4. Cover Profiles and Cover Pictures
Suggestions for cover pictures are welcome from authors of accepted articles. The artwork should be 183 mm wide×172 mm high, and an explanatory text (approximately 600 characters) beginning "The cover picture shows..." should also be supplied. Suggestions should ideally be submitted along with the production material for the accepted manuscript. The cover picture for an issue is chosen by the Editor approximately 6 weeks before an issue is to be published. If selected, authors will also be asked to provide information for a Cover Profile, which highlights the author′s work in more general terms and introduces the group behind the research. Part of the additional cost incurred for publication must be paid by the author and amounts to 500€.
Manuscripts should be submitted by using our online submission service, Editorial Manager, accessible either via the "Submit an Article" link on our homepage (www.chemistryopen.org) or directly via www.editorialmanager.com/chemopen.
For the initial submission of a manuscript, please prepare a single file including all Schemes, Figures, Tables, etc. integrated into the text where discussed. Acceptable file formats are Microsoft Word, Rich Text Format, Postscript, and PDF. Please use our MS Word templates for Reviews, Communications, Full Papers and Thesis Summaries, which are available on our homepage in the section "Author Guidelines". Please only use these templates to prepare the contribution for submission and evaluation by the Editors and Reviewers. Supporting Information (where appropriate, though not crystallographic CIF files) should be uploaded as a single PDF file along with the manuscript file.
A cover letter should be included, and we ask that a short text justifying why your article should appear in ChemistryOpen is provided. Therein, the authors must also inform the Editor of manuscripts submitted, soon to be submitted, or in press at other journals that have a bearing on the manuscript being submitted to ChemistryOpen.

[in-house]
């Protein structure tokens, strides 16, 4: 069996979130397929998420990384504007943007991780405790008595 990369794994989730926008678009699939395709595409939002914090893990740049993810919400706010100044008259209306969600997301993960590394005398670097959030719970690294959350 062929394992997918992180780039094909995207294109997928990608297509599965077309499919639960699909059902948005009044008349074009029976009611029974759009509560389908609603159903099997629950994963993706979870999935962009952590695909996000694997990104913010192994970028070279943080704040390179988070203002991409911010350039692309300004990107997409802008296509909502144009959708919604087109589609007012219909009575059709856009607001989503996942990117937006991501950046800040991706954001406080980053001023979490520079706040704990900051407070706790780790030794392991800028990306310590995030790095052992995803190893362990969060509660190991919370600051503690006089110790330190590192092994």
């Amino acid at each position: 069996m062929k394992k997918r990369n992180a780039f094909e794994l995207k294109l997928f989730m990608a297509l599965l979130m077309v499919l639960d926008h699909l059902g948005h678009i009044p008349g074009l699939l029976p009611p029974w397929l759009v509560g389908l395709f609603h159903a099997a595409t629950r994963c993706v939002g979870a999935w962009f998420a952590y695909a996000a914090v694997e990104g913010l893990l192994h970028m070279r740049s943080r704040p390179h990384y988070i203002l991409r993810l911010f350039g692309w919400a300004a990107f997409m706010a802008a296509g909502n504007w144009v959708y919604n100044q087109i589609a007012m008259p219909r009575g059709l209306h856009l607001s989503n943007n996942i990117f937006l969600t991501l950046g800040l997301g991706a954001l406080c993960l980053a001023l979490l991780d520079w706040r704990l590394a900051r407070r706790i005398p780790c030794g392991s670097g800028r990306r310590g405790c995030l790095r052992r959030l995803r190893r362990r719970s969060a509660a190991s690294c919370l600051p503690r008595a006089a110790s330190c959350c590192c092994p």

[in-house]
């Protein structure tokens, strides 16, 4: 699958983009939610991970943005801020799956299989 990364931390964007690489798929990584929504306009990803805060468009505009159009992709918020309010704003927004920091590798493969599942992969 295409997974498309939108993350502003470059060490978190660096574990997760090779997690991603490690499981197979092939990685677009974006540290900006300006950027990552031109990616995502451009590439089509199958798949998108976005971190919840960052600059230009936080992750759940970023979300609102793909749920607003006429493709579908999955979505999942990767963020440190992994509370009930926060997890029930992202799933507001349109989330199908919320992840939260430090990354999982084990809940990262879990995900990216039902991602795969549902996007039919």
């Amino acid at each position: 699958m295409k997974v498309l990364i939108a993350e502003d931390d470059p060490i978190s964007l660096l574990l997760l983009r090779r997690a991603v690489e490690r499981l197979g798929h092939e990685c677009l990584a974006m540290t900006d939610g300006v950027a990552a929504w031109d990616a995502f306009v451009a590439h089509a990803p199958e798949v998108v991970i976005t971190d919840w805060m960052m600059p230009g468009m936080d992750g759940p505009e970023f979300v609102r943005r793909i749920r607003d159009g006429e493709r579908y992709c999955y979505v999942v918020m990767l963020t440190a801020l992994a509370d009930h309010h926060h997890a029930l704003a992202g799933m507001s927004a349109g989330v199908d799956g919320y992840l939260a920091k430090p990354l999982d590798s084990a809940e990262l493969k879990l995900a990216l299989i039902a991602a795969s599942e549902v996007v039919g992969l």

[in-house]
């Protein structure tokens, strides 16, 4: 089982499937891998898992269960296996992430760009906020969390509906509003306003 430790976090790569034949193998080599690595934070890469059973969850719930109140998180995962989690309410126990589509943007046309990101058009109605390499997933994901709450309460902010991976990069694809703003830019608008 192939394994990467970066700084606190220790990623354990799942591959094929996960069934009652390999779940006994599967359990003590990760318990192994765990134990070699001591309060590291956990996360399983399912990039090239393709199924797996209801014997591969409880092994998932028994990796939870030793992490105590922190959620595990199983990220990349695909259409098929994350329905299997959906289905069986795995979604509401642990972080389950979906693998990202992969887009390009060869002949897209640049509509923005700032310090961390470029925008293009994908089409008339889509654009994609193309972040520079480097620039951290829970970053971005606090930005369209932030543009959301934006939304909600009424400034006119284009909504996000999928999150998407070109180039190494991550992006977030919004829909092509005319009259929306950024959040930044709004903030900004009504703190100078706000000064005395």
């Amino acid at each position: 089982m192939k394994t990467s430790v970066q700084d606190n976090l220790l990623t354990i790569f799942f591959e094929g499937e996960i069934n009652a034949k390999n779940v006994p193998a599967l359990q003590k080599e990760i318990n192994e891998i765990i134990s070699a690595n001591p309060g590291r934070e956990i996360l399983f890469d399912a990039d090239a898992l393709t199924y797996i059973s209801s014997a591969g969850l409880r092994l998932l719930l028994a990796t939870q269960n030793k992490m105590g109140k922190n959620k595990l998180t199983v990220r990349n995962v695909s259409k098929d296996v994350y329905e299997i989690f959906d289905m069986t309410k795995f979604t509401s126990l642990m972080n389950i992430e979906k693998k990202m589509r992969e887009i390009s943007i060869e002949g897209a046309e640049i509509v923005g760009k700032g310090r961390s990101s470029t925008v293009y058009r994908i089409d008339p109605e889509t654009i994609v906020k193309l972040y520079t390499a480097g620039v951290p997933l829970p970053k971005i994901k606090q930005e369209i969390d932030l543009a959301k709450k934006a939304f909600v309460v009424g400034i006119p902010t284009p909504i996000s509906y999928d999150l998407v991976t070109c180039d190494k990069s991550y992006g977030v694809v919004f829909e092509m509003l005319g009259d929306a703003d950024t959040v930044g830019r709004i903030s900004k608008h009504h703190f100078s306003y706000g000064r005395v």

Authors can follow the progress of their manuscript by logging in as an author to (Editorial Manager). The same login details can be used for all ChemPubSoc Europe journals and a number of other titles published by Wiley-VCH; an author′s Editorial Manager site can be used to store all versions of a submitted paper and to upload the necessary production data after acceptance, and completed referee reports for all Wiley-VCH journals in the system are also archived here.
Preparation of Manuscripts
Following the guidelines mentioned below will speed up evaluation and processing of your manuscript.
1. Title and Authors
The title should be as succinct as possible and without a reference. Words such as ′new′, ′novel′, and ′first′ in the title should be avoided. The title should be restricted to no more than 180 characters and be as informative as possible without being over complicated. Key words and phrases should be used in the title and repeated in the abstract as appropriate.
All authors′ names with academic titles should be given; an asterisk denotes the correspondence author(s). Affiliations of all the authors, including the full postal address and e-mail address of the correspondence author(s) should be given.
We encourage all authors to provide an ORCID identifier for each coauthor. ORCID is a registry that provides researchers with a unique digital identifier. Some funding agencies recommend or even require the inclusion of ORCID IDs in all published articles, and authors should consult their funding agency guidelines for details. Registration is easy and free; for further information, see http://orcid.org/.
The Abstract should be brief (1000 characters excl. spaces) and not too technical. It should describe the motivation for the work, the methods applied, the key results, and the conclusions drawn. Importantly, the Abstract must stand alone—all abbreviations should be defined and the use of bold compound numbers avoided unless first defined in full with the full compound name.
A maximum of five keywords should be given in alphabetical order. At least two keywords should be taken from the Basic Keyword List to aid online searching.
4. Table of Contents Entry
A short text (approximately 350 characters) with an eye-catching headline for the Table of Contents should be included. It should tempt casual readers browsing through the contributions to read the article in full, and so need not summarize the entire paper but rather give the key finding or concept. Repetition or paraphrasing of the title and presentation of experimental details should be avoided. A colorful, eye-catching graphic should also be provided. It should be kept small (final size 5.5 cm wide by 5.0 cm tall; font size 6–7 point), and complex schemes or diagrams should be avoided. Templates indicating the appropriate sizes for Table of Contents graphics are available on our homepage in the section "Author Guidelines".